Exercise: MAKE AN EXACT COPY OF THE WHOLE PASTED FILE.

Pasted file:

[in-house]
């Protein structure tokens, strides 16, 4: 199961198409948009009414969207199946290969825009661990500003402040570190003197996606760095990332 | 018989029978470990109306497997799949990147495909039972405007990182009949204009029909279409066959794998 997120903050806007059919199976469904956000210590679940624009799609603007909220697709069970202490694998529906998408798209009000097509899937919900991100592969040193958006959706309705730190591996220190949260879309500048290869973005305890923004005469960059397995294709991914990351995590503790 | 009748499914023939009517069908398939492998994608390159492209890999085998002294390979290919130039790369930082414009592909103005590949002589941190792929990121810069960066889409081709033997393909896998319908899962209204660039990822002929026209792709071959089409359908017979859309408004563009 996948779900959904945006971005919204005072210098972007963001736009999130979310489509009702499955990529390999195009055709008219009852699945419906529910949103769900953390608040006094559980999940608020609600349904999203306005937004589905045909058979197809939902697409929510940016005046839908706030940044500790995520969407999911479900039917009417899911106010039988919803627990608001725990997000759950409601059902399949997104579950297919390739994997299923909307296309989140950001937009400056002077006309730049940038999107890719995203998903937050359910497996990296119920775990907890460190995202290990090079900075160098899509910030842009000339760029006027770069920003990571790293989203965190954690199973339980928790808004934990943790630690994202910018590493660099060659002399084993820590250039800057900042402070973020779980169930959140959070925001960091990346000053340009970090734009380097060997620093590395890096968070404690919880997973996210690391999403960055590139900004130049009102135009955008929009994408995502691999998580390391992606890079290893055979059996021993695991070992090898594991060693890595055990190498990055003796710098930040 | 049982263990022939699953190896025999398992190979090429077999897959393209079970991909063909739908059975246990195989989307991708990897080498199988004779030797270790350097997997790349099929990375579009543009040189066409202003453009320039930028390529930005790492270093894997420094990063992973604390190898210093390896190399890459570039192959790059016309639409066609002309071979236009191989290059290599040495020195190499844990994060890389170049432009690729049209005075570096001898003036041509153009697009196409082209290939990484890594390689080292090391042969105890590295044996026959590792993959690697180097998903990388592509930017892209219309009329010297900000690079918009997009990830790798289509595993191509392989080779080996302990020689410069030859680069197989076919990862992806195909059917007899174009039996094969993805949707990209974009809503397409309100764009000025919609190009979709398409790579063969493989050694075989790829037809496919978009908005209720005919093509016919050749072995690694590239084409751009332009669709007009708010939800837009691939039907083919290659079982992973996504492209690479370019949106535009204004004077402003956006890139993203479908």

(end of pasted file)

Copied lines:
[in-house]
């Protein structure tokens, strides 16, 4: 199961198409948009009414969207199946290969825009661990500003402040570190003197996606760095990332 | 018989029978470990109306497997799949990147495909039972405007990182009949204009029909279409066959794998 997120903050806007059919199976469904956000210590679940624009799609603007909220697709069970202490694998529906998408798209009000097509899937919900991100592969040193958006959706309705730190591996220190949260879309500048290869973005305890923004005469960059397995294709991914990351995590503790 | 009748499914023939009517069908398939492998994608390159492209890999085998002294390979290919130039790369930082414009592909103005590949002589941190792929990121810069960066889409081709033997393909896998319908899962209204660039990822002929026209792709071959089409359908017979859309408004563009 996948779900959904945006971005919204005072210098972007963001736009999130979310489509009702499955990529390999195009055709008219009852699945419906529910949103769900953390608040006094559980999940608020609600349904999203306005937004589905045909058979197809939902697409929510940016005046839908706030940044500790995520969407999911479900039917009417899911106010039988919803627990608001725990997000759950409601059902399949997104579950297919390739994997299923909307296309989140950001937009400056002077006309730049940038999107890719995203998903937050359910497996990296119920775990907890460190995202290990090079900075160098899509910030842009000339760029006027770069920003990571790293989203965190954690199973339980928790808004934990943790630690994202910018590493660099060659002399084993820590250039800057900042402070973020779980169930959140959070925001960091990346000053340009970090734009380097060997620093590395890096968070404690919880997973996210690391999403960055590139900004130049009102135009955008929009994408995502691999998580390391992606890079290893055979059996021993695991070992090898594991060693890595055990190498990055003796710098930040 | 049982263990022939699953190896025999398992190979090429077999897959393209079970991909063909739908059975246990195989989307991708990897080498199988004779030797270790350097997997790349099929990375579009543009040189066409202003453009320039930028390529930005790492270093894997420094990063992973604390190898210093390896190399890459570039192959790059016309639409066609002309071979236009191989290059290599040495020195190499844990994060890389170049432009690729049209005075570096001898003036041509153009697009196409082209290939990484890594390689080292090391042969105890590295044996026959590792993959690697180097998903990388592509930017892209219309009329010297900000690079918009997009990830790798289509595993191509392989080779080996302990020689410069030859680069197989076919990862992806195909059917007899174009039996094969993805949707990209974009809503397409309100764009000025919609190009979709398409790579063969493989050694075989790829037809496919978009908005209720005919093509016919050749072995690694590239084409751009332009669709007009708010939800837009691939039907083919290659079982992973996504492209690479370019949106535009204004004077402003956006890139993203479908």